Pathways to music composition (tech and otherwise) in 2013

My Lab

Just yesterday I was having a chat with another musician/producer over Gmail. We were talking about related topics regarding music production. Part of the discussion was about his loose timing of the hi-hat in hip hop to give that “bounce”, another was about using Battery 3 vs Battery 4 as a drum plugin in your DAW of choice, we switched to using Reason 7 vs Live 9 for production, yet another topic was about knowing when not to succumb to gear lust (he has a modular synth being delivered next week) and to make music with the tools (gear) you have. Yet another topic was the bass guitar track I recorded on a recent song and his enjoyment of how it sounded in the mix. The gist of all those topics made me think of a related blogpost I wrote about a year and a half ago on the subject of music composition today.

Ironically, this evening, I visited the blog of David Frank, of The System. He and Mic just released “System Overload”, all brand new tracks and a new edit of their hit “Don’t Disturb This Groove”. I, like many die hard fans of The System, was excited to see and hear them come back together to record brand new music, music which was defintely worth the wait.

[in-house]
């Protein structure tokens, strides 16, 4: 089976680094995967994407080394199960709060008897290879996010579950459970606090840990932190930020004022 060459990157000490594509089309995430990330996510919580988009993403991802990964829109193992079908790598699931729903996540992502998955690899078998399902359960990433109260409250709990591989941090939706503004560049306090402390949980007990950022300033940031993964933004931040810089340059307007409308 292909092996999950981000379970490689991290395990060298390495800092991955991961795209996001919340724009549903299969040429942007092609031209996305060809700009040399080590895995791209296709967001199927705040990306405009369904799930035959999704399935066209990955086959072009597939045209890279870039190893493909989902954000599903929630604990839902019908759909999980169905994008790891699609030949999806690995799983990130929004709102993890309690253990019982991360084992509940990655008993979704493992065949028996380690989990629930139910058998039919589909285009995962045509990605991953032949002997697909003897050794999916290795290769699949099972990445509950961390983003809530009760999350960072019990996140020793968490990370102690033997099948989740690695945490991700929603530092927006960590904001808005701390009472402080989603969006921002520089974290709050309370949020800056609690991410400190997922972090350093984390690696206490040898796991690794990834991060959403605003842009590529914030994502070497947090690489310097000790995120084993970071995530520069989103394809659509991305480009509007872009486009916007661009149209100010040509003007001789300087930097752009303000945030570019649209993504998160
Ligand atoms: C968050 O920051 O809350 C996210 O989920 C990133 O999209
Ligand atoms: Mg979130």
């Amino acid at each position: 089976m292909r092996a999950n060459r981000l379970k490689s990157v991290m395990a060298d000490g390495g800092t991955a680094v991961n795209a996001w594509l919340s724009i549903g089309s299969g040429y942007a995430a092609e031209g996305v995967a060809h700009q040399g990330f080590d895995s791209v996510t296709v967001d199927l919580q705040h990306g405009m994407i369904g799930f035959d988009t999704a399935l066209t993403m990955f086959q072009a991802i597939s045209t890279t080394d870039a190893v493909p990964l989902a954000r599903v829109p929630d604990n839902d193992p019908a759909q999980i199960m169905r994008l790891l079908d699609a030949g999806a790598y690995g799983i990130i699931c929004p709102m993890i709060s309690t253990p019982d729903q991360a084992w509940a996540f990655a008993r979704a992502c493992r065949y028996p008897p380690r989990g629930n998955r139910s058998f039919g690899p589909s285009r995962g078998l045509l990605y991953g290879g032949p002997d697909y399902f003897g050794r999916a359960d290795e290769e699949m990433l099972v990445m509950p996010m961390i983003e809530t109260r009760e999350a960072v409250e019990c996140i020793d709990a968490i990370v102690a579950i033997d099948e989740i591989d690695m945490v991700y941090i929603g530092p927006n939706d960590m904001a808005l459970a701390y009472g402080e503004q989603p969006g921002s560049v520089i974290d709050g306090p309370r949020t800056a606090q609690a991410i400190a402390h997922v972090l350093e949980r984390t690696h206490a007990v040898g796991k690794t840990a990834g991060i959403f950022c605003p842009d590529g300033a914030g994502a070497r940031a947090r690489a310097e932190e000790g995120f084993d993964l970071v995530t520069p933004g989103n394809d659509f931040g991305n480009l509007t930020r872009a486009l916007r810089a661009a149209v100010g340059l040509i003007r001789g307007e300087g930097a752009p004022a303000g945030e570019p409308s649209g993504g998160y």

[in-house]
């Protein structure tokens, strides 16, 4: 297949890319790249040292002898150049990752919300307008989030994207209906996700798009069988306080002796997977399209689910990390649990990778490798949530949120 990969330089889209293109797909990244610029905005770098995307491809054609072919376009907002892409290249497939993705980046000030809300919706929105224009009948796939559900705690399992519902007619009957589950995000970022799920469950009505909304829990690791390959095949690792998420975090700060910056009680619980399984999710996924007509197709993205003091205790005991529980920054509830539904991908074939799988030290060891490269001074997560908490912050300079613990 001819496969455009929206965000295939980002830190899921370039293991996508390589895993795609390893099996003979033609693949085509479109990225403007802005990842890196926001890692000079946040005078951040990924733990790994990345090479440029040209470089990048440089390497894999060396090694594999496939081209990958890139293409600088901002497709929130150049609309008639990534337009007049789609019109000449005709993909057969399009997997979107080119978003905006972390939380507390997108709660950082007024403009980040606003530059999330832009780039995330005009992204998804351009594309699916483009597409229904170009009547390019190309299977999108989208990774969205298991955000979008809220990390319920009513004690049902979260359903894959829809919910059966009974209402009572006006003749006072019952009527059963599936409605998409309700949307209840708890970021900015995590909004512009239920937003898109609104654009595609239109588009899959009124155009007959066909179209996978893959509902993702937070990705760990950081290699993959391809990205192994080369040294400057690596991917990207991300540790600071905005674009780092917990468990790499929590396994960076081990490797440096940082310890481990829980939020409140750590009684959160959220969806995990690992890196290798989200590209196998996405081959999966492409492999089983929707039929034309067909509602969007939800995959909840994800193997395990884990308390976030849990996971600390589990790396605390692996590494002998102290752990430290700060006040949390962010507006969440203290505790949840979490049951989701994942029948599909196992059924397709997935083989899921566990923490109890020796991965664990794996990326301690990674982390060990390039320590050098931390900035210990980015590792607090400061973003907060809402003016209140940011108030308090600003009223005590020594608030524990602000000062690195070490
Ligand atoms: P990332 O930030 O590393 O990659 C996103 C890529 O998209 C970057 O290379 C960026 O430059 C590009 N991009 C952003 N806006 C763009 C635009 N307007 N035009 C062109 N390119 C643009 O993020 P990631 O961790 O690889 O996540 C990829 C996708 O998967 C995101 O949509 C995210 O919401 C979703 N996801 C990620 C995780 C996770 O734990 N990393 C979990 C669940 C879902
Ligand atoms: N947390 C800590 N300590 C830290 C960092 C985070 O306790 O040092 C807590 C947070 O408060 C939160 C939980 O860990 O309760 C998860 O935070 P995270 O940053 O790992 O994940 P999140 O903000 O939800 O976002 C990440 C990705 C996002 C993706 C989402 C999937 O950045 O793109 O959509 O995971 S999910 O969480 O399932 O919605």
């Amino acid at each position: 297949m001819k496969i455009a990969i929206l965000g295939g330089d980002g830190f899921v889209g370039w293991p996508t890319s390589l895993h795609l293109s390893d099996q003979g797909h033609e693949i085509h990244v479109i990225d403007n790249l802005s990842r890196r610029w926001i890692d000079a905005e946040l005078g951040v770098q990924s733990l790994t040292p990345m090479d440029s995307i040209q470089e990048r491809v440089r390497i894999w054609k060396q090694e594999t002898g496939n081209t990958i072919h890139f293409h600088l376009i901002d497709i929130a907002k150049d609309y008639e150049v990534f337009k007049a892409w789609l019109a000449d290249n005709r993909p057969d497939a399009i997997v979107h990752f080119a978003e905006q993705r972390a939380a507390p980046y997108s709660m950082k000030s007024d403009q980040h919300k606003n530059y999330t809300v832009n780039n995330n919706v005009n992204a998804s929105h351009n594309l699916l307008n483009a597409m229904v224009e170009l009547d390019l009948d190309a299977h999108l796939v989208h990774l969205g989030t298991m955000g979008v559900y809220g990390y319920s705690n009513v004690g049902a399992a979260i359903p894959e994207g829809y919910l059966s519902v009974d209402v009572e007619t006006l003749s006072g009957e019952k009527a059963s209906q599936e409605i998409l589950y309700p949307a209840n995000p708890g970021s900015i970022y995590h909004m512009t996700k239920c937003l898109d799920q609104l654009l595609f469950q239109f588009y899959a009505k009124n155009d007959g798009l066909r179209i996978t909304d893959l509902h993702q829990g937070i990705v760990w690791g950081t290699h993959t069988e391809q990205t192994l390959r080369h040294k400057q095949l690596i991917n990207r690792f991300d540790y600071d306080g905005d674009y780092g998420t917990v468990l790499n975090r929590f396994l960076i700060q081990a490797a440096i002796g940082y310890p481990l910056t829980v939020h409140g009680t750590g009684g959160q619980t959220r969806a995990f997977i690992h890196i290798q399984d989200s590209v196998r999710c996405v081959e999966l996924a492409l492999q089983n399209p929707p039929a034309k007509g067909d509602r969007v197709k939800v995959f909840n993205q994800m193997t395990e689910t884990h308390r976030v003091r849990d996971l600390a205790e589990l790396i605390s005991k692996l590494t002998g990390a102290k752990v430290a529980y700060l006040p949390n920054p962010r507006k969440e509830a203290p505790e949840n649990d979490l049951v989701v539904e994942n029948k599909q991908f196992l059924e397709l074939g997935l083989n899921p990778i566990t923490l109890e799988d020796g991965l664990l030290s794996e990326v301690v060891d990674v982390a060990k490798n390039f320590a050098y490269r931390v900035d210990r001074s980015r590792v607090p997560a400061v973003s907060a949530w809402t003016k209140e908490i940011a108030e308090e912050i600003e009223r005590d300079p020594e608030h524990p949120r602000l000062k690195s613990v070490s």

Back to David’s blog. He posted (yet another) very interesting article that shares his insight on how some of the ways he composes music for The System. David is classically trained, as well as technically sharp in electronic music composition/production. If you’ve ever (especially) heard live interviews, with David, he continually talks about how his musical training and use of gear, over the years, play their distinct roles in his composition. It’s insight like this that I don’t ever recall seeing in any other similar interviews I’ve read.

I’ve had many discussions with artists/songwriters/musicians who use digital audio workstations and sample libraries to compose their music, with regards to how urban contemporary and pop music is often arranged and composed today.

  • Is there less “musicianship” due to feature laden DAWs?
  • Are arrangements of today that are getting heavy rotation just basically loops?
  • Are sample libraries solely being used over actually playing and recording actual instruments?
  • Is the music of these two genres, for example, too simplistic due to simply stringing pre-recorded tracks together?
  • Are song elements such a bridge, modulations, key changes greatly absent (as opposed to what was heard decades ago) or are songs more attibuted to just a hook for the entire tune?
  • This can be debated, most certainly. The use of DAWs today, undoubtedly, make popular music composition easier (for lack of a better phrase) because of the features built in. I personally find David’s approach not just insightful, but very interesting (but of course this is due to my own journey and level of musical training as a musician). What say you?

    ::: oceans of rhythm :::